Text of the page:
Apparently, the shooter was operating according to what economist Herbert Simon called “bounded rationality.” That is, his actions were rational within certain internal and external limits. While it falls outside the normal definition of rationality for someone to wound and kill strangers for no reason other than to exorcise personal frustration, the killer strove to attain his utterly irrational objective in a relatively rational way.

For example, it might be tempting to characterize him as being under the sway of an “irresistible impulse” to kill as a way of releasing his frustrations. But he must have been able to curb those frustrations sufficiently to delay his attack until the necessary elements of success were present; namely, weapons available and directed against targets under circumstances in which they could not interfere with the plan’s execution. Presumably he recognized that the Cinemark theater chain’s “gun-free zone” policy of banning firearm possession by patrons would prevent active resistance by theater attendees.

Thus, we would expect him to react rationally to constraints and disincentives placed on his actions. As we will see, there is good reason to believe this.

Deterring the Shooter

The normal forms of criminal-justice deterrence invoke the fear of punishment. Incarceration is the classic example. But the mass shooter knows he will be caught and punished. He cannot even be sure he will not die in the attempt. Virtually by definition, he is somebody for whom incarceration holds no terrors because he is already imprisoned by his own impotent rage and can escape only through its release. He is fully prepared for eventual physical incarceration.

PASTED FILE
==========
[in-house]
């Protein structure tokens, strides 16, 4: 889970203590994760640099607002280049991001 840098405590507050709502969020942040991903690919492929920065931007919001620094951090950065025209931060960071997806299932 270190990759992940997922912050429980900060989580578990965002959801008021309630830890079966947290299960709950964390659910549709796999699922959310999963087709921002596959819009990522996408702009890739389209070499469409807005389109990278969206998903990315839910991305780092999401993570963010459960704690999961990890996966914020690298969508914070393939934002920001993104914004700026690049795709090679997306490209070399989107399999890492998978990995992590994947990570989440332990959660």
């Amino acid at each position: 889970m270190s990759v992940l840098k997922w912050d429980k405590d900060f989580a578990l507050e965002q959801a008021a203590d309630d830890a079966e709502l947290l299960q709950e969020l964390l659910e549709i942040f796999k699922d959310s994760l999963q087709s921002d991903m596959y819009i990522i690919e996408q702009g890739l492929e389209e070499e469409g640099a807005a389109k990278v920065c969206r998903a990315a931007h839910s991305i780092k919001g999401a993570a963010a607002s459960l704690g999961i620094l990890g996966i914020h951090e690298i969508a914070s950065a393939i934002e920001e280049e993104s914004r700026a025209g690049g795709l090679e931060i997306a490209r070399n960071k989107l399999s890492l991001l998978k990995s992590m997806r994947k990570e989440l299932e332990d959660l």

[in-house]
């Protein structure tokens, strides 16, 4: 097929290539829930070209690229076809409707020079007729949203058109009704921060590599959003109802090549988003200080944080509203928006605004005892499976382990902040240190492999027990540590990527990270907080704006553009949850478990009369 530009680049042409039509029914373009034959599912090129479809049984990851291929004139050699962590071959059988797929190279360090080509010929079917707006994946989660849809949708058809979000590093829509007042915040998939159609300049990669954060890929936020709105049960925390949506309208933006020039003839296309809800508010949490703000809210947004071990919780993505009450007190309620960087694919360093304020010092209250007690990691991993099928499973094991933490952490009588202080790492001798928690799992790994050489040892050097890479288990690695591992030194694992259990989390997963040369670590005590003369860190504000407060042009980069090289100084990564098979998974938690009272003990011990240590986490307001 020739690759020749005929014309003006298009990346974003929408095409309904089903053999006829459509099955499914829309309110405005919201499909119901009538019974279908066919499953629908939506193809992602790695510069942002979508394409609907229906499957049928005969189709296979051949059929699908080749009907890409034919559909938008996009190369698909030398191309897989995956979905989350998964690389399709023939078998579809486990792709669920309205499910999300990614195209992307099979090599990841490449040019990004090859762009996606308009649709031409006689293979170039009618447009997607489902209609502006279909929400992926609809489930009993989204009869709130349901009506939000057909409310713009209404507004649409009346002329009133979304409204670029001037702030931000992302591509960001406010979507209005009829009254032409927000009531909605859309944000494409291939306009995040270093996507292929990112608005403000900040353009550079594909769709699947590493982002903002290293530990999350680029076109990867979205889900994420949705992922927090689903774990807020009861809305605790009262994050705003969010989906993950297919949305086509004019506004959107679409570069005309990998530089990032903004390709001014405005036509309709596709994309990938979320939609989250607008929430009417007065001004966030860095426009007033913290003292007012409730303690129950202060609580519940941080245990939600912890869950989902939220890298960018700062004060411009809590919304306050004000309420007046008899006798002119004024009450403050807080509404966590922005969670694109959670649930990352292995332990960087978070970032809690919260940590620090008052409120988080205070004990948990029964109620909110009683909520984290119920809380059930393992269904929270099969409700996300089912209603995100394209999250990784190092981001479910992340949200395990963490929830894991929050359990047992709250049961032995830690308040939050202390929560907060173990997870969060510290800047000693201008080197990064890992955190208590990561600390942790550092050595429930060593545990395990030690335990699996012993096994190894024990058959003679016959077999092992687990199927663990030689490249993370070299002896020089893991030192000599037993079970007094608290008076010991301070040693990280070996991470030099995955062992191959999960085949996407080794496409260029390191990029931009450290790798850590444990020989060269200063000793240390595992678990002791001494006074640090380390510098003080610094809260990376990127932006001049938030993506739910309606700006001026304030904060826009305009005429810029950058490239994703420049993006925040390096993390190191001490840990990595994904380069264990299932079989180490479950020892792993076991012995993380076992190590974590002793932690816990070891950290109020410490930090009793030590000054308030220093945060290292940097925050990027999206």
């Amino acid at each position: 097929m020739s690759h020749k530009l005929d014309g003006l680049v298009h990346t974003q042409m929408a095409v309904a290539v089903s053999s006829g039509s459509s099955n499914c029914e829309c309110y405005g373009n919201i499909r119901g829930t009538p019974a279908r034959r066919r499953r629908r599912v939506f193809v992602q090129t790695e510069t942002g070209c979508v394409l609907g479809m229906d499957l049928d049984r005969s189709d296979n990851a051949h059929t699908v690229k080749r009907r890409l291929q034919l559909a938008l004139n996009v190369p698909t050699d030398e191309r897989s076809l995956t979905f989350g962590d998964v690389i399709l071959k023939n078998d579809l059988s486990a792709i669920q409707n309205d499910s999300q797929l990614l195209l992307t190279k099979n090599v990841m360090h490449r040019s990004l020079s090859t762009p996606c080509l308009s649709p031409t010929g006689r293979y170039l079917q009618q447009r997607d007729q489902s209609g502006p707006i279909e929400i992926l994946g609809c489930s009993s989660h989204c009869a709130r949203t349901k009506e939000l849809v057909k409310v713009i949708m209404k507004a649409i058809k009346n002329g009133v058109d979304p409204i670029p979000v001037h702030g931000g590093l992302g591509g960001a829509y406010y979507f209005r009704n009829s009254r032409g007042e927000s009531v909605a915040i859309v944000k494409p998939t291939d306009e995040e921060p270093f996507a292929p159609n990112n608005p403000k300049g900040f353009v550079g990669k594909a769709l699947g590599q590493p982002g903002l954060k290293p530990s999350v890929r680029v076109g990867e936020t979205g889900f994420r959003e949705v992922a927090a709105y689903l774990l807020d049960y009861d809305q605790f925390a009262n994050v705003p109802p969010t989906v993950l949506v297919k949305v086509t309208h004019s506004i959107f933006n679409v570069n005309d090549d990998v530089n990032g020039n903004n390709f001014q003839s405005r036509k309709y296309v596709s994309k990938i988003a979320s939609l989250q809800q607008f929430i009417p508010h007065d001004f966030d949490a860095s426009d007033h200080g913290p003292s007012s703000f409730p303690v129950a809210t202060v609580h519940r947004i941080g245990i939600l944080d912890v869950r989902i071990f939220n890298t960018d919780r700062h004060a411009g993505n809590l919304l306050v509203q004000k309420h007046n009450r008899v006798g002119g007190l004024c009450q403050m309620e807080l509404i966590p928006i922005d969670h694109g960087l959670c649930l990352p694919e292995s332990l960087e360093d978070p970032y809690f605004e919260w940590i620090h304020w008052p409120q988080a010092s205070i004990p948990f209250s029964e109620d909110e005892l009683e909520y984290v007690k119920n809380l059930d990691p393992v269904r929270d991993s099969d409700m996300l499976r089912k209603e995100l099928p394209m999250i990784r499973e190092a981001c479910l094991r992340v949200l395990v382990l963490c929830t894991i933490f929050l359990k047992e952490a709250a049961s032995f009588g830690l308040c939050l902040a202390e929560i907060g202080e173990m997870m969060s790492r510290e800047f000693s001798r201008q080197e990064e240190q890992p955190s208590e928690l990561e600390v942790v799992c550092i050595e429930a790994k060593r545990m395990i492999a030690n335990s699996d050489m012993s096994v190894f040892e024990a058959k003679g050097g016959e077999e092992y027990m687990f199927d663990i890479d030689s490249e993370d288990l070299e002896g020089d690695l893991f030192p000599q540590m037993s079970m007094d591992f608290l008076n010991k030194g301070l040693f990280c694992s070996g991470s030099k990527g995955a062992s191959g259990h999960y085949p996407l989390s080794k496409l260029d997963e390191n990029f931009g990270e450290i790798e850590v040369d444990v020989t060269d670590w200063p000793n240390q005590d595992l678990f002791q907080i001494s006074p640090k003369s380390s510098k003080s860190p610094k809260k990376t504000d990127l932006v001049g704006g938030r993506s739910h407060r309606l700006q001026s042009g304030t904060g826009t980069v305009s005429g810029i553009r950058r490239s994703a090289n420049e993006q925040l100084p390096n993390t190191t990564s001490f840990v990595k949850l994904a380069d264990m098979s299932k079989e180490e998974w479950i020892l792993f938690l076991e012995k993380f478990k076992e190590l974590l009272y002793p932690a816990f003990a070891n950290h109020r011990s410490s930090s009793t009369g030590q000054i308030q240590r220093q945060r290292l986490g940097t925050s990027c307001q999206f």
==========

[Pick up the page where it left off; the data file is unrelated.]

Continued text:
Execution will have some deterrent effect because all human beings fear death. But its power here is far less than in ordinary cases. After all, the shooter is prepared for the possibility that he will die in the gun battle that he starts. This is not a case for suspending capital punishment, merely an argument for not relying on it.

If the prospect of death is not the shooter’s worst fear, what is? What could possibly supersede the cessation of life in the hierarchy of human fears? Our analysis of the shooter’s bounded rationality provides the answer: The shooter’s worst fear is the fear of dying without getting his revenge on the world.